Another crucial aspect with respect to machine learning algorithms is the aspect of bias and variance. The bias is an error from erroneous assumptions in the learning algorithm. High bias can cause an algorithm to miss the relevant relations between features and target outputs (underfitting). The variance is an error from sensitivity to small fluctuations in the training set. To visualize the degree to which a machine learning algorithm is suffering from bias or variance with respect to a data problem, learning curves are important tools. Learning curves are displays in which the performance of the machine learning algorithms are plotted with respect to the quantity of data used for training where the plotted values are the prediction error measurements [30].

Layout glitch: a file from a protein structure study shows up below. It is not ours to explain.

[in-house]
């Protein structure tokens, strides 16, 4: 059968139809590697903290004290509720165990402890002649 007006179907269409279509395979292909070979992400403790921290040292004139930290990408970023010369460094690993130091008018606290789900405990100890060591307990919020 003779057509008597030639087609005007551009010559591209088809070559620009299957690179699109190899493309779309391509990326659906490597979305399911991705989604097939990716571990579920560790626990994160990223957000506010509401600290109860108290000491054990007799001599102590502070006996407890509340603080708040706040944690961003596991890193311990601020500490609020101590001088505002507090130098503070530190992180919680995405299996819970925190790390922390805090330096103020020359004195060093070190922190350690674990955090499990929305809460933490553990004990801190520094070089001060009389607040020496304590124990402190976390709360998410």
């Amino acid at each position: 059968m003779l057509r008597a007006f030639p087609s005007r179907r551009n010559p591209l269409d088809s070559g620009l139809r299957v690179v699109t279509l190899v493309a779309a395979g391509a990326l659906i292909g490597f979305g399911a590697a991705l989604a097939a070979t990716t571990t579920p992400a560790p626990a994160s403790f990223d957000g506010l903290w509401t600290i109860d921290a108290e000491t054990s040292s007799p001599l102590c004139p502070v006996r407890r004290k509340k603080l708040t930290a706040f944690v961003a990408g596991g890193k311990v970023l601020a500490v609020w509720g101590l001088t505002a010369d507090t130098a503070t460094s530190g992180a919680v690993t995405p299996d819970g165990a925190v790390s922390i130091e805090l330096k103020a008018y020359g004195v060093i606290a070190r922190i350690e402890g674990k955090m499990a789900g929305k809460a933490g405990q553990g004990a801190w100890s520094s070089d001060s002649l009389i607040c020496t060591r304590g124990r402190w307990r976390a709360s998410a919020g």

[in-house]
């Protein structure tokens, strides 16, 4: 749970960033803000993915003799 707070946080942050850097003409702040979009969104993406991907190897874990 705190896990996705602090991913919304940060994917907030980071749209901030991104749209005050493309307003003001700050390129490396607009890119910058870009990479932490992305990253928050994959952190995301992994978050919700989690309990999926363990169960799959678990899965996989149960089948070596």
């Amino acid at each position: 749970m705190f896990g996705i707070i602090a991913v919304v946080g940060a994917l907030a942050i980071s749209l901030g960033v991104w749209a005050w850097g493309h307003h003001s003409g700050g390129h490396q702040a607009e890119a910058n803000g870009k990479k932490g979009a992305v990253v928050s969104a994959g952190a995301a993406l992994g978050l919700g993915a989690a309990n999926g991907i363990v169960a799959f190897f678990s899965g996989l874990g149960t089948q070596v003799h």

Nevertheless, the choice of algorithm is dependent on multiple factors, the most important being the type of the dataset. Apart from that the aspect of prior knowledge about the data, computational complexity and expected results are also deciding factors, and the correct use of the model is extremely crucial in this regard [31]. Recent research has delved into uniting different techniques to provide hybrid machine learning algorithms [32]. Nevertheless, it is clear that the use of machine learning and computational intelligence takes an active role in predicting the health risks and the probability of diseases using the intelligence hidden in the health data.


3. Applications of computational intelligence toward prediction of diseases